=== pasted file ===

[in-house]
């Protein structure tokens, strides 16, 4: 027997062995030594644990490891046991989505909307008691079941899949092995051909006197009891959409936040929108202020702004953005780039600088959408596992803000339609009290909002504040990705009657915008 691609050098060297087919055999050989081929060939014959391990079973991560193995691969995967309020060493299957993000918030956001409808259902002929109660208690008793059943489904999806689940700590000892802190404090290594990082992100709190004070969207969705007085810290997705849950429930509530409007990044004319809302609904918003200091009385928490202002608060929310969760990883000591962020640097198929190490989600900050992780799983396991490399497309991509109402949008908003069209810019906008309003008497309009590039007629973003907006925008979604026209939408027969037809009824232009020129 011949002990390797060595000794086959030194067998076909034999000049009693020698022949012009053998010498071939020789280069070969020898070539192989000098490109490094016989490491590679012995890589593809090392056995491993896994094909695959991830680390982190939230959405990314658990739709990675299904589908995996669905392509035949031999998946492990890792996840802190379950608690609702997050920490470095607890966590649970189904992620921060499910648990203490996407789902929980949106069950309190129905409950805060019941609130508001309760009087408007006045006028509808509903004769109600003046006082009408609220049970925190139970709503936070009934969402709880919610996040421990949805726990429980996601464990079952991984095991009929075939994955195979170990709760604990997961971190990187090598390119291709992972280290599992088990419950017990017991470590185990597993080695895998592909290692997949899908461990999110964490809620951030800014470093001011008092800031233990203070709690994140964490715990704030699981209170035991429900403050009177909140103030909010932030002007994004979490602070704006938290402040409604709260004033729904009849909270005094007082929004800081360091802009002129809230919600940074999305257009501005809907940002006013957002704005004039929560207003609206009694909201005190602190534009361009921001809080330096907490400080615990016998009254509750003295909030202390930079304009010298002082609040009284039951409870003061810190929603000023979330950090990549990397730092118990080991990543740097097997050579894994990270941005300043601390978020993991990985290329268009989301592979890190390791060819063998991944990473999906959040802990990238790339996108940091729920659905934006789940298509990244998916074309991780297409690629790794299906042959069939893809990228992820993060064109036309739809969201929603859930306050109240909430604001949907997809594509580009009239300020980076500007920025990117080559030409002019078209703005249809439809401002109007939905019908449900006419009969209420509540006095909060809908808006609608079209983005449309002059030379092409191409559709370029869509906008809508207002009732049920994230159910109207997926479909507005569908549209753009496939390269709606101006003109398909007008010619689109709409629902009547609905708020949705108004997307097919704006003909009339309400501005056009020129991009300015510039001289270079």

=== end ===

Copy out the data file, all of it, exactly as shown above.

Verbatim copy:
[in-house]
């Protein structure tokens, strides 16, 4: 027997062995030594644990490891046991989505909307008691079941899949092995051909006197009891959409936040929108202020702004953005780039600088959408596992803000339609009290909002504040990705009657915008 691609050098060297087919055999050989081929060939014959391990079973991560193995691969995967309020060493299957993000918030956001409808259902002929109660208690008793059943489904999806689940700590000892802190404090290594990082992100709190004070969207969705007085810290997705849950429930509530409007990044004319809302609904918003200091009385928490202002608060929310969760990883000591962020640097198929190490989600900050992780799983396991490399497309991509109402949008908003069209810019906008309003008497309009590039007629973003907006925008979604026209939408027969037809009824232009020129 011949002990390797060595000794086959030194067998076909034999000049009693020698022949012009053998010498071939020789280069070969020898070539192989000098490109490094016989490491590679012995890589593809090392056995491993896994094909695959991830680390982190939230959405990314658990739709990675299904589908995996669905392509035949031999998946492990890792996840802190379950608690609702997050920490470095607890966590649970189904992620921060499910648990203490996407789902929980949106069950309190129905409950805060019941609130508001309760009087408007006045006028509808509903004769109600003046006082009408609220049970925190139970709503936070009934969402709880919610996040421990949805726990429980996601464990079952991984095991009929075939994955195979170990709760604990997961971190990187090598390119291709992972280290599992088990419950017990017991470590185990597993080695895998592909290692997949899908461990999110964490809620951030800014470093001011008092800031233990203070709690994140964490715990704030699981209170035991429900403050009177909140103030909010932030002007994004979490602070704006938290402040409604709260004033729904009849909270005094007082929004800081360091802009002129809230919600940074999305257009501005809907940002006013957002704005004039929560207003609206009694909201005190602190534009361009921001809080330096907490400080615990016998009254509750003295909030202390930079304009010298002082609040009284039951409870003061810190929603000023979330950090990549990397730092118990080991990543740097097997050579894994990270941005300043601390978020993991990985290329268009989301592979890190390791060819063998991944990473999906959040802990990238790339996108940091729920659905934006789940298509990244998916074309991780297409690629790794299906042959069939893809990228992820993060064109036309739809969201929603859930306050109240909430604001949907997809594509580009009239300020980076500007920025990117080559030409002019078209703005249809439809401002109007939905019908449900006419009969209420509540006095909060809908808006609608079209983005449309002059030379092409191409559709370029869509906008809508207002009732049920994230159910109207997926479909507005569908549209753009496939390269709606101006003109398909007008010619689109709409629902009547609905708020949705108004997307097919704006003909009339309400501005056009020129991009300015510039001289270079």